Earlier onset of asthma linked to reduced lung function in children
MedWire News: Children who develop asthma before the age of 4 years tend to have poorer lung function than those who develop the disease after this age, study results show.
“It is now generally accepted that a number of distinct phenotypes of childhood asthma exist, and that some of these are more strongly associated with impaired lung function than others,” explain Jenny Hallberg (Karolinska Institute, Stockholm, Sweden) and colleagues.
To investigate whether early-onset asthma is significantly associated with reduced lung function in later childhood, the researchers studied data on 4,089 children in the BAMSE (Children, Allergy, Milieu, Stockholm, Epidemiological Survey) birth cohort.
Questionnaires on doctor-diagnosed asthma, respiratory symptoms, and the current use of asthma medications were completed by parents when their children were aged 1, 2, 4, and 8 years. At the age of 4 and 8 years, 2965 and 2630 children, respectively, underwent lung function tests and allergy assessments.
In total, 406 children (16% of the total cohort) met criteria for a diagnosis of asthma at some point during the first 8 years of life.
Analysis revealed that, on average, children who developed asthma before the age of 4 years (n=202) had significantly poorer lung function at the age of 8 years than those who developed late-onset disease, as indicated by reduced peak expiratory flow (PEF), forced vital capacity (FVC), FEV0.5 , FEV1, FEV1/FVC ratio, and FEV5/FVC ratio measurements.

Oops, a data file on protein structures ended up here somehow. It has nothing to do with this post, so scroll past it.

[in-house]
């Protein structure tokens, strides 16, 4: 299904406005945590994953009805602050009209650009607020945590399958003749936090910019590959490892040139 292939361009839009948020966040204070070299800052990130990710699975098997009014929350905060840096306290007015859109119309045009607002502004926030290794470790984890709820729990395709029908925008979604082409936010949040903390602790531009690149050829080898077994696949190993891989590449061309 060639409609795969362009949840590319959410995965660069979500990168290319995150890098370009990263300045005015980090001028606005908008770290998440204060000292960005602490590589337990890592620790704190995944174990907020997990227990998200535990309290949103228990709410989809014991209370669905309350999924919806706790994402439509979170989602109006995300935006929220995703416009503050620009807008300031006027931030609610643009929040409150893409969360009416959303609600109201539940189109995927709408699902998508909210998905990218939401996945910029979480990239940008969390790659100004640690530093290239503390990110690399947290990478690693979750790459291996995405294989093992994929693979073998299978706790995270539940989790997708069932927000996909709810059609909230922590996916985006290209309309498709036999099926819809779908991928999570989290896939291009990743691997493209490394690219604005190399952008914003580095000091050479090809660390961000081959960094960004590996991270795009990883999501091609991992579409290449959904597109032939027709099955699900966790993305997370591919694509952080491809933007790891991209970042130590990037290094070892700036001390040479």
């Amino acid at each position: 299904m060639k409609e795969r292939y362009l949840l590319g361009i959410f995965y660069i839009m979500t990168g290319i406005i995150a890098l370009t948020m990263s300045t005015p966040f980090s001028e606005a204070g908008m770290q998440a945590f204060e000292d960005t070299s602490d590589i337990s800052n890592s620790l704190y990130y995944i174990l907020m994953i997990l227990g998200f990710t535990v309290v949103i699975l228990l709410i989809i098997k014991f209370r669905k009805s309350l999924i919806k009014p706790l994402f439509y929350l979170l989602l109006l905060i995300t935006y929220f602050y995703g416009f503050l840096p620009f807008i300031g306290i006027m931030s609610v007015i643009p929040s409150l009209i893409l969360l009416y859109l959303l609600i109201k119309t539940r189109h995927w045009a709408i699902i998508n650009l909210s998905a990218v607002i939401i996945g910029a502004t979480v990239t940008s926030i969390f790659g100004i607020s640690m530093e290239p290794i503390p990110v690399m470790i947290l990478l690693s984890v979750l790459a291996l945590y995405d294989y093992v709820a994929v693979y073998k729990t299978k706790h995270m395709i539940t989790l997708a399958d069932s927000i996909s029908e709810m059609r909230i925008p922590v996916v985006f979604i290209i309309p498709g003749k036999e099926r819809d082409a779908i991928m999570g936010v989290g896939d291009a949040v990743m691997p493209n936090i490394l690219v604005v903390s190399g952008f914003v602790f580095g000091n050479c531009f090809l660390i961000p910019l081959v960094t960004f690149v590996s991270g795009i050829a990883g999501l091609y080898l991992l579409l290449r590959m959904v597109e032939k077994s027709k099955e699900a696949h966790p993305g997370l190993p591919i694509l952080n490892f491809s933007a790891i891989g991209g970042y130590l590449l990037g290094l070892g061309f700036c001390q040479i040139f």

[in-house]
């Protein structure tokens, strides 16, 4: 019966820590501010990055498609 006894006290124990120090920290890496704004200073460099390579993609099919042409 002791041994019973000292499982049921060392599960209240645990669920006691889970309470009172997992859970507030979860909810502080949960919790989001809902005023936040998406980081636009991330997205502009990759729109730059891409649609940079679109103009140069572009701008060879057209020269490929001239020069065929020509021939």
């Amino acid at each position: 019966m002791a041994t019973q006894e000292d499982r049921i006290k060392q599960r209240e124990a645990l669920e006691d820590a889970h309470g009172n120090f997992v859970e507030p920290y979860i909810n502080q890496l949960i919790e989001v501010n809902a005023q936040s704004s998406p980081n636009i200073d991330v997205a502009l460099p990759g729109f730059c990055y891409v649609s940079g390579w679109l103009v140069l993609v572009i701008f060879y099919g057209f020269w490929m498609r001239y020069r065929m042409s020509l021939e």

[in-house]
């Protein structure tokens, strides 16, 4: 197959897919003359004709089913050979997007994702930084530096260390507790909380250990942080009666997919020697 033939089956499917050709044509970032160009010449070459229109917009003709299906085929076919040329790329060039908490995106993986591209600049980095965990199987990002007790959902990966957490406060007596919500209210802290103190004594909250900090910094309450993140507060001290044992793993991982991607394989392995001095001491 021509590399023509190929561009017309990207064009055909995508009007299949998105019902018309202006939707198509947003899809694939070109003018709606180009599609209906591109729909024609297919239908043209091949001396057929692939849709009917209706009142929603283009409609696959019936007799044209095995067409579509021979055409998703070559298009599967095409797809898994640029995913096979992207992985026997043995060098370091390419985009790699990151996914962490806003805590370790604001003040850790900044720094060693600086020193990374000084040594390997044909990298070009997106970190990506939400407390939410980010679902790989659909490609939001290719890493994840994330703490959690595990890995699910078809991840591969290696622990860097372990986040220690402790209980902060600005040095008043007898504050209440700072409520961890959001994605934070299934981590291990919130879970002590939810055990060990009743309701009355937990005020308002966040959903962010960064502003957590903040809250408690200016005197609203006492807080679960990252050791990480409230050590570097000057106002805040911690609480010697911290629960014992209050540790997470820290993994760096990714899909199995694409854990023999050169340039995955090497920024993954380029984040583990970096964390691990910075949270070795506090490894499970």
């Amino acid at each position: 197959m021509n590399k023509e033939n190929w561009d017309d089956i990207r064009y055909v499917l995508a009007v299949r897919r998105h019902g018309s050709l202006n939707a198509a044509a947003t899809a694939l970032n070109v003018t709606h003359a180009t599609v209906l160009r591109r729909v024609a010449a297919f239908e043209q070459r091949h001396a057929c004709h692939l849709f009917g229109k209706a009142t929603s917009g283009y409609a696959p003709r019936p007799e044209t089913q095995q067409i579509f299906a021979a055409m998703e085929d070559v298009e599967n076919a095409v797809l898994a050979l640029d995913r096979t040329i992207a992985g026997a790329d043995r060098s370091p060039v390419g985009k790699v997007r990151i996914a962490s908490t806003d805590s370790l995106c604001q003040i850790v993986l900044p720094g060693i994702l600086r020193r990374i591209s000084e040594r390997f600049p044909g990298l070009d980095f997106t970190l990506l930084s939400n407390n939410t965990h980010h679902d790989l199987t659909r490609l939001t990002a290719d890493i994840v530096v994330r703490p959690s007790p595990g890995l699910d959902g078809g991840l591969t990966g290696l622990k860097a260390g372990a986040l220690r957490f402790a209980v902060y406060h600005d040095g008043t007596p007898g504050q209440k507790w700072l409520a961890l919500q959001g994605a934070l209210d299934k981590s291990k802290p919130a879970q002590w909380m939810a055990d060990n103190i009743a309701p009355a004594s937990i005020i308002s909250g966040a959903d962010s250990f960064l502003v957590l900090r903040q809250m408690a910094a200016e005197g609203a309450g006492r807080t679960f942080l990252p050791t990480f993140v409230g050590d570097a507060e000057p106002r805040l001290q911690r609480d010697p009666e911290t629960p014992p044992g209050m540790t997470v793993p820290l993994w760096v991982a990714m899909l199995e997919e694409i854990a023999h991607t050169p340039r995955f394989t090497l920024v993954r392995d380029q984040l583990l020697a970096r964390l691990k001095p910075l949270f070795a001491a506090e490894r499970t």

The association between early-onset asthma and reduced lung function was evident even among children who ceased to experience respiratory symptoms after the age of 4 years, the researchers note in the journal Pediatric Pulmonology.
Children who developed transient asthma before the age of 4 years also had significantly poorer PEF growth between the ages of 4 and 8 years than those who developed late-onset disease.
The researchers also note that allergic sensitization was associated with reduced lung function in children with late-onset asthma, but not in those with early onset disease.
Hallberg and team conclude: “We found that regardless of sensitization status and presence of current symptoms, early age at onset was a predictor of impaired spirometric flows at the age of 8 years.”
They add: “Our main findings emphasize the importance of the first years of life for certain aspects of lung function development, and the lack of effect of sensitization to inhalant allergens on lung function in children with early onset asthma.”
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By Mark Cowen